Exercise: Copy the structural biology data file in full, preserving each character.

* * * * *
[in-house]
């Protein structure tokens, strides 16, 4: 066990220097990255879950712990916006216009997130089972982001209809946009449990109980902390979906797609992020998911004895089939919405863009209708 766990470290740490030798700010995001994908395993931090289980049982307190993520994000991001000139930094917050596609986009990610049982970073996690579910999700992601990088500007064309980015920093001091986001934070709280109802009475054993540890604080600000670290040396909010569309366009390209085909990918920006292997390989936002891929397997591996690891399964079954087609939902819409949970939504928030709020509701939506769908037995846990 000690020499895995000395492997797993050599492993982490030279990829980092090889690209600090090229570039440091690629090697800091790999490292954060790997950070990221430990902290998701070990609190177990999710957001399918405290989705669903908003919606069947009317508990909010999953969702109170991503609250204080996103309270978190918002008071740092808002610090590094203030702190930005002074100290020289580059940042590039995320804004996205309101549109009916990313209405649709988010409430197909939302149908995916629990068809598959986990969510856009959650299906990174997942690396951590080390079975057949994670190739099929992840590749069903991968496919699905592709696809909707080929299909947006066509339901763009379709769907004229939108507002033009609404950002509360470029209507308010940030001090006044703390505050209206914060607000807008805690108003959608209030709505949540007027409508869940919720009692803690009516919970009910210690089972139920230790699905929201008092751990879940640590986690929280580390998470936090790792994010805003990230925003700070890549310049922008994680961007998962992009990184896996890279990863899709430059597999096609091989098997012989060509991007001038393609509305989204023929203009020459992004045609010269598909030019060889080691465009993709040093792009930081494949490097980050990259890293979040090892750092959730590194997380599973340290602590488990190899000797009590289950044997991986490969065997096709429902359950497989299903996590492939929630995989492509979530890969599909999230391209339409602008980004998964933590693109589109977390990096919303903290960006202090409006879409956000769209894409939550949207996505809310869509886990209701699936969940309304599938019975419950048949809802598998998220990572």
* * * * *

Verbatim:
[in-house]
């Protein structure tokens, strides 16, 4: 066990220097990255879950712990916006216009997130089972982001209809946009449990109980902390979906797609992020998911004895089939919405863009209708 766990470290740490030798700010995001994908395993931090289980049982307190993520994000991001000139930094917050596609986009990610049982970073996690579910999700992601990088500007064309980015920093001091986001934070709280109802009475054993540890604080600000670290040396909010569309366009390209085909990918920006292997390989936002891929397997591996690891399964079954087609939902819409949970939504928030709020509701939506769908037995846990 000690020499895995000395492997797993050599492993982490030279990829980092090889690209600090090229570039440091690629090697800091790999490292954060790997950070990221430990902290998701070990609190177990999710957001399918405290989705669903908003919606069947009317508990909010999953969702109170991503609250204080996103309270978190918002008071740092808002610090590094203030702190930005002074100290020289580059940042590039995320804004996205309101549109009916990313209405649709988010409430197909939302149908995916629990068809598959986990969510856009959650299906990174997942690396951590080390079975057949994670190739099929992840590749069903991968496919699905592709696809909707080929299909947006066509339901763009379709769907004229939108507002033009609404950002509360470029209507308010940030001090006044703390505050209206914060607000807008805690108003959608209030709505949540007027409508869940919720009692803690009516919970009910210690089972139920230790699905929201008092751990879940640590986690929280580390998470936090790792994010805003990230925003700070890549310049922008994680961007998962992009990184896996890279990863899709430059597999096609091989098997012989060509991007001038393609509305989204023929203009020459992004045609010269598909030019060889080691465009993709040093792009930081494949490097980050990259890293979040090892750092959730590194997380599973340290602590488990190899000797009590289950044997991986490969065997096709429902359950497989299903996590492939929630995989492509979530890969599909999230391209339409602008980004998964933590693109589109977390990096919303903290960006202090409006879409956000769209894409939550949207996505809310869509886990209701699936969940309304599938019975419950048949809802598998998220990572």